times have changed

Legislation and culture has changed things. The 61-year-old recalls people were "more rude" when he started work. "When you made mistakes at work, you sometimes got a boot in the arse - and you always remember that when you do the same job," he says.

If a business has a good management team, then its owners get a daily report of what is going on, so they would be aware if there was anything untoward happening, he adds. "Sometimes, if people are a bit rude, we tell them they cannot do that and tell them how to behave. You have to say there is a line not to be crossed."

Bob Butler is a joint partner with Claire Stein in Otterton Mill’s Organic Bakery, near Bud­leigh Salterton, Devon. He employs 52 people and says that, in four years, there have never been issues of ­harassment in the bakery. "We have a particular image and ethos. I’ve never allowed that to happen and people know that. We are fair and assertive at work."

But you will always get certain frictions between staff, he believes. "You can’t have 50 people working together without that happening. You have a quiet word with someone and ask them what’s going on. Most people get on well with each other."

Butler, who describes the House of Lords ruling as "nonsense", says: "Common sense and an ­ethical policy govern most of what we do here."

lords’ ruling is ’awful’

Diane Turner, a partner in Diane’s Pantry in Reepham, Norfolk, describes the House of Lords ruling as "awful". She says that, although she only has two or three staff members, harassment could take place no matter how many people were employed in one place. "We certainly get niggles, but I wouldn’t have said you could call it harassment. But then maybe you don’t know it all."

She says she once lost a member of staff, possibly two, because of the behaviour of another employee. "There was a difference of character. That member of staff has gone now. They didn’t have the authority, but liked telling ­other people what to do. They were particularly bossy."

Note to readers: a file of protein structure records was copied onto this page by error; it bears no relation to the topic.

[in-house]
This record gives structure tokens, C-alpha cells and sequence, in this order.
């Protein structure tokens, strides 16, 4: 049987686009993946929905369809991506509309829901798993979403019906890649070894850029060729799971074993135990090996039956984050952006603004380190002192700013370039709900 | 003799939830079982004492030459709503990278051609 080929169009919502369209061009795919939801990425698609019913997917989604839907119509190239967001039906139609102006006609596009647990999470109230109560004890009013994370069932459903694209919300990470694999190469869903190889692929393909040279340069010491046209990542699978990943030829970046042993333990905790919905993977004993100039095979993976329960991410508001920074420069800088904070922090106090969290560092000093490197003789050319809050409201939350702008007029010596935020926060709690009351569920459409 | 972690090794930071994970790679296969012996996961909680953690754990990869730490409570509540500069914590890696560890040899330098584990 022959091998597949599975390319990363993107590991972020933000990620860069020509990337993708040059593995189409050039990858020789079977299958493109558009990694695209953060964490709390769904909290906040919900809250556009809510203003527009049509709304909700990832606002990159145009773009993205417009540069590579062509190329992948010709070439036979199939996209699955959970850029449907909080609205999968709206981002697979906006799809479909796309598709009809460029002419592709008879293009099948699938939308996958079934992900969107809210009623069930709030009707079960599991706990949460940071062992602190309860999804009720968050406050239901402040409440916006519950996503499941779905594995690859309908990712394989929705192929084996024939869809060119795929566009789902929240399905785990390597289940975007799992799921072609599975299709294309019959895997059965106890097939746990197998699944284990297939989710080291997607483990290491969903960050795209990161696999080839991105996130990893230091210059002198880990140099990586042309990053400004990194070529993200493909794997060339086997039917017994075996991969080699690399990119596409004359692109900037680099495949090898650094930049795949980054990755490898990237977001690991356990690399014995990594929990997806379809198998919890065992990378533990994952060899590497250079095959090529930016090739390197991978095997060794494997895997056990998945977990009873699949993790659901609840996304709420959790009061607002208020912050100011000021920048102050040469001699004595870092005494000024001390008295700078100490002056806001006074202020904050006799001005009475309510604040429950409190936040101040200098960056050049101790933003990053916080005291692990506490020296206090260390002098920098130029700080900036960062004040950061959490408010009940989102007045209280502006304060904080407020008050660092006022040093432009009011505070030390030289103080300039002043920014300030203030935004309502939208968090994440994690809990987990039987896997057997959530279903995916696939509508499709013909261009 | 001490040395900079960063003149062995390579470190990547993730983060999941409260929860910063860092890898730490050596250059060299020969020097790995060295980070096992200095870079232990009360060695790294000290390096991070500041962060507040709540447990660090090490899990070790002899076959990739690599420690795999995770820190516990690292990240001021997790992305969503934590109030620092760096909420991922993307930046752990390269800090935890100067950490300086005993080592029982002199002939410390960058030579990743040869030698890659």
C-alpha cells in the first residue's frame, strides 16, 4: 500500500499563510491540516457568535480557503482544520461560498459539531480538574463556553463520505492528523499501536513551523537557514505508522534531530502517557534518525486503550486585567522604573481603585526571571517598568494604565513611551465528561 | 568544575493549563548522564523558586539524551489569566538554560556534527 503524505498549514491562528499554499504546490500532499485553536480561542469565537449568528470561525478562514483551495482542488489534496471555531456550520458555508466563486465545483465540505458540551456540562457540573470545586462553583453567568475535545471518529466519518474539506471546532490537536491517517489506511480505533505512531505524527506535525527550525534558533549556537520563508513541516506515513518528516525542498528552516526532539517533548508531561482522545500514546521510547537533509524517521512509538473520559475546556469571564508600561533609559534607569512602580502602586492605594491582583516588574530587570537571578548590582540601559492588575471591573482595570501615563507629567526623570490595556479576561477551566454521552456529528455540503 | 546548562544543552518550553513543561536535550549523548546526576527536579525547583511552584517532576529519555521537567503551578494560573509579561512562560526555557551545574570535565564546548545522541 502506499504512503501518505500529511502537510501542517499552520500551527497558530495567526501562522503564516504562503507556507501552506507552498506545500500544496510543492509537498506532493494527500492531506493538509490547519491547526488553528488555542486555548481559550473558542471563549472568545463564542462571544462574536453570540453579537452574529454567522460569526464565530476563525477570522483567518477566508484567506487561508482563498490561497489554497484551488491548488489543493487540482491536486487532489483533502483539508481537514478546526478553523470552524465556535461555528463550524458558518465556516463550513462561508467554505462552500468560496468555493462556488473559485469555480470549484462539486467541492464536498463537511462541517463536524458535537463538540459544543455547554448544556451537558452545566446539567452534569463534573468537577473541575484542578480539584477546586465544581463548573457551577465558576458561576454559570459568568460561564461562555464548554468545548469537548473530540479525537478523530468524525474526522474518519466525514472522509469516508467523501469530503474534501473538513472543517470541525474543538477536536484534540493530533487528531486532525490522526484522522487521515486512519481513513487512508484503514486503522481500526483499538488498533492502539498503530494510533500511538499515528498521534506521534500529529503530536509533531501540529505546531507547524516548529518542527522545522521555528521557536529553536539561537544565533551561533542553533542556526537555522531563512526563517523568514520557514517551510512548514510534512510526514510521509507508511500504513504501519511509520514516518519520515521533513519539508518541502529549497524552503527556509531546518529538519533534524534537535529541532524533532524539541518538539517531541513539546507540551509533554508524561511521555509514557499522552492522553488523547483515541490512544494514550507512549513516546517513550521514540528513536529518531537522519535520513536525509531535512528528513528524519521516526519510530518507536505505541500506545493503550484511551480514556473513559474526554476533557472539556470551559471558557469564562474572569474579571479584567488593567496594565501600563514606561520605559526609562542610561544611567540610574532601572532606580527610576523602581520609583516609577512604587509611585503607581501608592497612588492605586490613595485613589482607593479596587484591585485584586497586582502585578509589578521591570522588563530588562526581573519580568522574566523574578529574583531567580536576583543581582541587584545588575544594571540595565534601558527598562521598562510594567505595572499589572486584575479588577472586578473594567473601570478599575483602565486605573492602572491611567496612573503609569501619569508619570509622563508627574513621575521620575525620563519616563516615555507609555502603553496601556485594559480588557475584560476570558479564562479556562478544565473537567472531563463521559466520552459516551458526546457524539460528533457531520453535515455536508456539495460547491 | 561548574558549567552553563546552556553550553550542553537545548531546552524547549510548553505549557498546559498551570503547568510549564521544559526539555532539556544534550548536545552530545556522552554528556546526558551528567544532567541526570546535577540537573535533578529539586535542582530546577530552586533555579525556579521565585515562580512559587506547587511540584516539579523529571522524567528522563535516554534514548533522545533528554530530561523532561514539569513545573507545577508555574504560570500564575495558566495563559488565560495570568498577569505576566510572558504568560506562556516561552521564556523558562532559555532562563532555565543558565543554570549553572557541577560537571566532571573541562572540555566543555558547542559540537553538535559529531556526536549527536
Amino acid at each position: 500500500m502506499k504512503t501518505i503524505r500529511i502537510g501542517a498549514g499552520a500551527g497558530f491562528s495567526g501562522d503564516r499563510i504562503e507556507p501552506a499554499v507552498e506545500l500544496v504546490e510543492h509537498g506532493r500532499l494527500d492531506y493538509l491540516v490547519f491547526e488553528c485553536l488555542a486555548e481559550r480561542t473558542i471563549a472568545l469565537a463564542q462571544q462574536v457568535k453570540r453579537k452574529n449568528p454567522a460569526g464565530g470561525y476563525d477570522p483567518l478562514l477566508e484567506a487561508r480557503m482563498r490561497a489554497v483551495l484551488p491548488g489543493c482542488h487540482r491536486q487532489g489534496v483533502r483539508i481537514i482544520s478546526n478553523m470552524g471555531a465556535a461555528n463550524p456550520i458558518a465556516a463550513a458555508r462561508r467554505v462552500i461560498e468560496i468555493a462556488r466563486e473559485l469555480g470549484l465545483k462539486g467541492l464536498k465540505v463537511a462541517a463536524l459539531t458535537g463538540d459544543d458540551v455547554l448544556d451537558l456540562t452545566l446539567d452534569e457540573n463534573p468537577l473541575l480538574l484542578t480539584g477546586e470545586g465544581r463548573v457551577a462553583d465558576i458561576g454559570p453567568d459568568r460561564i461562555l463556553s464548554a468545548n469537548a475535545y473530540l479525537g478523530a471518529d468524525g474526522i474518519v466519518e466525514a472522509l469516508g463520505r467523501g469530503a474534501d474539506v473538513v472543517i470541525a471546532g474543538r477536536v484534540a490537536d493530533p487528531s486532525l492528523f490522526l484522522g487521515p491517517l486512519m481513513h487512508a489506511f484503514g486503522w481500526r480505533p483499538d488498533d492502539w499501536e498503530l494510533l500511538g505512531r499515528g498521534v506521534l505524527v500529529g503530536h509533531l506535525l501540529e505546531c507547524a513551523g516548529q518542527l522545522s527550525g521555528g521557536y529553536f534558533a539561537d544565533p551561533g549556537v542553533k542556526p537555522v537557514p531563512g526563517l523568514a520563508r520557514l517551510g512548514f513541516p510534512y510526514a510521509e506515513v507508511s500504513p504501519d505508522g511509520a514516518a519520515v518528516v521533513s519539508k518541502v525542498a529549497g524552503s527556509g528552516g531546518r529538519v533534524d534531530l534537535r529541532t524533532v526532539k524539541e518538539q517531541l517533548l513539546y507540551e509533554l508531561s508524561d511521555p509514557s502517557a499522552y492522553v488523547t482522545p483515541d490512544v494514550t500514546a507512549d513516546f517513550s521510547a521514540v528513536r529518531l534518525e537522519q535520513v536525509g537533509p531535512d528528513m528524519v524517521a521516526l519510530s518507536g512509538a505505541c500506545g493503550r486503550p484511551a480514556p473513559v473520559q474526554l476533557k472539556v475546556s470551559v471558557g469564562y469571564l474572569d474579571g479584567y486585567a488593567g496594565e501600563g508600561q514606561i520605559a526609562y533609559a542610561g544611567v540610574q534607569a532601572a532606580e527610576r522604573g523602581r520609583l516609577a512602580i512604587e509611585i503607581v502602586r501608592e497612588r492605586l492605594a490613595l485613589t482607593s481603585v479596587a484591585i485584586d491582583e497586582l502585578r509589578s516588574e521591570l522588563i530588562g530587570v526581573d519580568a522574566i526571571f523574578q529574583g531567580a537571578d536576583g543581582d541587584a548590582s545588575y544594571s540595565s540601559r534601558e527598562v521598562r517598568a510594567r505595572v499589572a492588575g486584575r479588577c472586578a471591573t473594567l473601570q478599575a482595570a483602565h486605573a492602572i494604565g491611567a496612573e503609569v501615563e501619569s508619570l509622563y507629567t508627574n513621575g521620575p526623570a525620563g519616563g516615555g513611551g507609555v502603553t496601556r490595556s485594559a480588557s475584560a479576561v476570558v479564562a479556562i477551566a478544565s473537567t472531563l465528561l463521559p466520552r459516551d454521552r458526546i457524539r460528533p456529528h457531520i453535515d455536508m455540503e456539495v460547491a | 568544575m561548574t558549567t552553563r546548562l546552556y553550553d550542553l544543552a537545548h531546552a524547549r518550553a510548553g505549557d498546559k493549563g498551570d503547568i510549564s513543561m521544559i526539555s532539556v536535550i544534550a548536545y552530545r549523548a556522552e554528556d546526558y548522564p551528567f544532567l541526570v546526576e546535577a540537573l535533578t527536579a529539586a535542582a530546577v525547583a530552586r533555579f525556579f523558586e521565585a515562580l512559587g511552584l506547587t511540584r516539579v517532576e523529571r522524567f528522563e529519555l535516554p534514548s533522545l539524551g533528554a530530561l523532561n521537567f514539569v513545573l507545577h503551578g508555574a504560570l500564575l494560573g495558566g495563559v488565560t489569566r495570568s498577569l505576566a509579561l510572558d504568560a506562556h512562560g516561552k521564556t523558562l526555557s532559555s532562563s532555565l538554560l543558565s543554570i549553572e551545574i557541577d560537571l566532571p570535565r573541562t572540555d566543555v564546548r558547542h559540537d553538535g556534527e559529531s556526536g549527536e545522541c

Turner reckons harassment was more commonplace 30 years ago, when she started out, and employees were made to feel inadequate. She worked in the catering department in Norwich Hospital, where she was made to peel vegetables all day. "It was a different generation," she says. "You said, ’Yes sir, no sir, three bags full sir’. Now you [employers] hardly dare to do anything. You have to be very careful these days."

Jo Causon, director of marketing and corporate affairs at the CMI, says there is a major gap between what managers say they do to deal with harassment and the experiences of those who are being bullied at work.

"No single off-the-shelf policy will suit every organisation, but the organisational culture and management style should make it clear that bullying is unacceptable. Shying away from the issue is no excuse," he says.

UK charity Ban Bullying at Work claims bullying is the leading cause of stress-related illness and the leading complaint from employees.

Lyn Witheridge, founder, says: "We want both employers and employees to recognise how their own behaviour could have a negative impact on their colleagues and working environment." n